Tom Brant (Jason Statham) is a Detective Sergeant with the London police force, but he is finding his position in his department somewhat difficult to hang onto when he insists on getting up to such antics as beating up a gang of three youths he noticed outside his flat trying to break into a car. When the tabloid press get wind of this, they put him on the front page as an example of the thugs running wild in the police, but Brant's methods will prove all too useful when a serial killer begins to target cops...
Blitz is what the killer calls himself, the name of the film and the name of the novel Irish hardboiled thriller writer Ken Bruen penned that the whole caboodle was based upon. His work had been much acclaimed by aficionados of the tough crime paperbacks that were so popular, but this adaptation was rather less well received, especially among Bruen's fans who grumbled at the changes screenwriter Nathan Parker had made in translation from page to screen. Not least the ending, which was farcical in the extreme, although some would say that was all too apt in light of the rest of the movie.
There were strong hints that this was indeed supposed to be at least partly funny, rather than unintentionally ridiculous, but with Statham playing it so over the top mean and tough he did begin to resemble a parody of not only himself, but the type of cop suspenser that director Elliott Lester was aiming towards. If anything, Blitz looked to be emulating the American model for such things, and rather than appearing quintessentially English in its tactics, it was trying desperately to be taken seriously by Statham's international fans who preferred to see him in traditional action flicks where he had marked out some dependable territory.
But this was not much of an action movie really, it was more of a thriller that eschewed the chases, fistfights and gun battles for a more character-based plot. Look at the inspector, Porter Nash, played by Paddy Considine, a more unusual example in the genre in that he is openly gay, and has suffered depressing prejudice for that in his chosen profession. This is the cue for some "he's as much of a man as any of you" themes, which is fair enough except that he is part of the wrapping up of the film that in the final scene is so absurd that it would be impossible for he and Brant to get away with it, the most obvious plot hole.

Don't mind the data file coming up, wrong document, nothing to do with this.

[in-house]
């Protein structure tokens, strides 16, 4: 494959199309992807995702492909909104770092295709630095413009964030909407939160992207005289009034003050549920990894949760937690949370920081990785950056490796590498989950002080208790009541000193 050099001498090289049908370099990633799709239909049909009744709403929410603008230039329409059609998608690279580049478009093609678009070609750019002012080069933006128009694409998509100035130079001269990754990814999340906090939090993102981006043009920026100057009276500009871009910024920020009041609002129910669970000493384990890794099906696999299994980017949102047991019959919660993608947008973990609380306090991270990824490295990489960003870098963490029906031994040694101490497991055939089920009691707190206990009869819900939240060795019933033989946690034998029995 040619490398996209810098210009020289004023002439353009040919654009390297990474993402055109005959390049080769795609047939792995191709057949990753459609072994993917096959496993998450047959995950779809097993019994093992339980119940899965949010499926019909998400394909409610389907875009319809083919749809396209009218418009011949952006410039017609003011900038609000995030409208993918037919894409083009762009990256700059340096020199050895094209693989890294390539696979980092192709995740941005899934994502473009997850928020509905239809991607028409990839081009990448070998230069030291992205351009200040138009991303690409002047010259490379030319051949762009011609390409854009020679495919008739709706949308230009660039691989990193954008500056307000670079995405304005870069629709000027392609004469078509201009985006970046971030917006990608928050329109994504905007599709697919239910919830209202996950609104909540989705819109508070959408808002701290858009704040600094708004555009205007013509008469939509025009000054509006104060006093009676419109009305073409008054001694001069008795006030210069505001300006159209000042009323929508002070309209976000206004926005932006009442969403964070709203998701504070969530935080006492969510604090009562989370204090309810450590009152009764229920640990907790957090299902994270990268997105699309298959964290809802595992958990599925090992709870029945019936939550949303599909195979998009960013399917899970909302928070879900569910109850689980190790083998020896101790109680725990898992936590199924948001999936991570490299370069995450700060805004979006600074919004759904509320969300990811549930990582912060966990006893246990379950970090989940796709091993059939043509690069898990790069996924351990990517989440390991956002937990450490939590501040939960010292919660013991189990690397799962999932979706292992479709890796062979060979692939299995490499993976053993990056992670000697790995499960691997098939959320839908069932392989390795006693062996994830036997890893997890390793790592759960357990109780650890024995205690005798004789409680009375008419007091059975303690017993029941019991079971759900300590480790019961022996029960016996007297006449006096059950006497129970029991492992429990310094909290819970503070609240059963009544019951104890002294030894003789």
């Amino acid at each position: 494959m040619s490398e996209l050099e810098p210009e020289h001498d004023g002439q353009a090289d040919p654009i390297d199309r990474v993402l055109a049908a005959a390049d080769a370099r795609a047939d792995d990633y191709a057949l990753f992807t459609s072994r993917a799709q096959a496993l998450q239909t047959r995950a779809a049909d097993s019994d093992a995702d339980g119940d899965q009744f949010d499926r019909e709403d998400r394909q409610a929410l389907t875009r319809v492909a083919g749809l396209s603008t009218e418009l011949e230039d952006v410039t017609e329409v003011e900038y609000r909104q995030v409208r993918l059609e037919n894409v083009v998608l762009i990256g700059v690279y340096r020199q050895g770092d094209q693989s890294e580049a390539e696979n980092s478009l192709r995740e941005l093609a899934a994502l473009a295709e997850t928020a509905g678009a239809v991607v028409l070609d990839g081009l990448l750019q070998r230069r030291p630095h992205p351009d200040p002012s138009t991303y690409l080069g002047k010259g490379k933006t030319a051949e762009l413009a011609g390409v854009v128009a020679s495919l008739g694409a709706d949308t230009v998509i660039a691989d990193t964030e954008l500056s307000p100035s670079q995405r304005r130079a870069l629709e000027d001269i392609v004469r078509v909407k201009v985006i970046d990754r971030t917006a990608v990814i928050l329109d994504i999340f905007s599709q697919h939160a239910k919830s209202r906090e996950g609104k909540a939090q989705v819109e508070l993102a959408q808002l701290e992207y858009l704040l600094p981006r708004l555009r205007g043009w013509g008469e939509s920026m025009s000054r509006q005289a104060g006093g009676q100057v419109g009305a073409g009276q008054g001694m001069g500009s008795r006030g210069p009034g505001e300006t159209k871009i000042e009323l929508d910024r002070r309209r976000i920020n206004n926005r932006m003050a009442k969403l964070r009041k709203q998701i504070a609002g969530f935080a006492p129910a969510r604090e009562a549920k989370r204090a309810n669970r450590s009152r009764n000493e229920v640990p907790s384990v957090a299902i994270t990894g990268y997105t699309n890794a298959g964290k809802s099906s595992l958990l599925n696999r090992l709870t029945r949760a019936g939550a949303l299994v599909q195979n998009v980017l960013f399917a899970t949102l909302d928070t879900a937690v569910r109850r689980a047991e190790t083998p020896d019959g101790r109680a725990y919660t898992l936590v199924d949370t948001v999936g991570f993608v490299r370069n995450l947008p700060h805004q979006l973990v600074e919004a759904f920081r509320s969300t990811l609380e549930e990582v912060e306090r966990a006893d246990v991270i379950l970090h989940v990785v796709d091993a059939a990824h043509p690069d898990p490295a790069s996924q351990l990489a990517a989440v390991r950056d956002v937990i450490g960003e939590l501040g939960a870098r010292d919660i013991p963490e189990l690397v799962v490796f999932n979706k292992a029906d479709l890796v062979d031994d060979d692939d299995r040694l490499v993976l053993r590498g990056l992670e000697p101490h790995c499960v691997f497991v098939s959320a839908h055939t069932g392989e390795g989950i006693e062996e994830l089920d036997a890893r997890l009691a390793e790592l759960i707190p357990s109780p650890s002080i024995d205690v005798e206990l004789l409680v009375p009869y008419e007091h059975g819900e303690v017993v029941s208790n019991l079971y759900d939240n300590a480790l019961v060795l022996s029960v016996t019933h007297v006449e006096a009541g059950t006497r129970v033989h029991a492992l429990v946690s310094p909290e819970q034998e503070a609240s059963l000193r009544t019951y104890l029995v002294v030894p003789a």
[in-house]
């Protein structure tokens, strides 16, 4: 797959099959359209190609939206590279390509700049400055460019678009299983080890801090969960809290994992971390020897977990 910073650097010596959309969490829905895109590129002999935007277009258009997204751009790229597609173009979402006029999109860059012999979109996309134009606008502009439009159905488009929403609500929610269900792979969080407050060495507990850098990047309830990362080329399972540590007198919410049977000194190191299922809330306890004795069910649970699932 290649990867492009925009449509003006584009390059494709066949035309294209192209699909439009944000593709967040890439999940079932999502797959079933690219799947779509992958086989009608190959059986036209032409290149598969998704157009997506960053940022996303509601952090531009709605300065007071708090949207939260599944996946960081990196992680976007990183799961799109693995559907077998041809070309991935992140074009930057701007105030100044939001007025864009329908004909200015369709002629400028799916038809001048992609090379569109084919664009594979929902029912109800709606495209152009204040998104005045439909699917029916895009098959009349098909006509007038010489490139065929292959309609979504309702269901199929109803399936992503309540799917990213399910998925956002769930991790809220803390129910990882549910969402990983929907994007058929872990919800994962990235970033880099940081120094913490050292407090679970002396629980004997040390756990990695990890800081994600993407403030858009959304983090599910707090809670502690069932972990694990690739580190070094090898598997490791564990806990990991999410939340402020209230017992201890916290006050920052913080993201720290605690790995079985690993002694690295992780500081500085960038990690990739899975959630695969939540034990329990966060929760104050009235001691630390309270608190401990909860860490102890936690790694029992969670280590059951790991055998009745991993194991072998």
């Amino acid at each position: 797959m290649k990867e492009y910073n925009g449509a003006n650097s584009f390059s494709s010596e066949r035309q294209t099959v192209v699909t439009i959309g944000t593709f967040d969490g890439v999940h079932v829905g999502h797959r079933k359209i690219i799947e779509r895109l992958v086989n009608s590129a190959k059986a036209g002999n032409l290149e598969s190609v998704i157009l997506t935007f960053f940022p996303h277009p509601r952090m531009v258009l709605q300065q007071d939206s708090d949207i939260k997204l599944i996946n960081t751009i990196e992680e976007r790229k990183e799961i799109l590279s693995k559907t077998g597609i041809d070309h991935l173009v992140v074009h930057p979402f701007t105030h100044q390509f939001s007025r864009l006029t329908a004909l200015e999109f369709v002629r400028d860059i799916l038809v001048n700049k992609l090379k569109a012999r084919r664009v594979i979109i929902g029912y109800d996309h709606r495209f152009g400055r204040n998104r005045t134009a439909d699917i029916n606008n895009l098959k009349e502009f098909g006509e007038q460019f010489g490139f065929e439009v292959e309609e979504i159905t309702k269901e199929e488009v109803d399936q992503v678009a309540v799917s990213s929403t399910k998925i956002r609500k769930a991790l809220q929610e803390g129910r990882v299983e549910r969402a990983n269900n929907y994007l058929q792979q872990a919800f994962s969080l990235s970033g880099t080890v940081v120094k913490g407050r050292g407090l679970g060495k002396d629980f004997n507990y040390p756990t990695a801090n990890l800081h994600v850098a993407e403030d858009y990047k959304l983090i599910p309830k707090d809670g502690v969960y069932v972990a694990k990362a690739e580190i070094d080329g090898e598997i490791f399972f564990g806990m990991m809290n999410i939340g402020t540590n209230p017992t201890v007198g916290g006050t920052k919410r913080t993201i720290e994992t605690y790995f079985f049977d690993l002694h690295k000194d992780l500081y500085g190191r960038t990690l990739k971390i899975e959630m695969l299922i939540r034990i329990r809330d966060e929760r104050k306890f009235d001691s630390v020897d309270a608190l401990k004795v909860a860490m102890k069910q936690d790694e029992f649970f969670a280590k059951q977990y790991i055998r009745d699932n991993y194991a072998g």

In the meantime, if you were in the mood for a thriller that wasn't quite as smart and relevant as it thought it was, or wanted to be at any rate, this did offer some amusement with Statham in particular bringing out some welcome laughs with his hardman lines. Aiden Gillen as the title murderer was more of a movie concotion, however they tried to make him convincing, and he not only gets away with murder in the trappings of the storyline but in the way it plays around with the whole "cops hands are tied by the law" clichés as well. That said, Blitz was not a dead loss, and if you tackled it with a sense of humour then you might have had a decent time with it, if only the space given over to a WPC (Zawe Ashton) sinking into a private hell had been more slick in its mixing with the rest of this - another example of the tricky proposition of adapting a novel for the screen and being fatally uncertain of what to drop and what to change. Don't go in with hopes too high and you'll be fine with this, basically. Music by Ilan Eshkeri.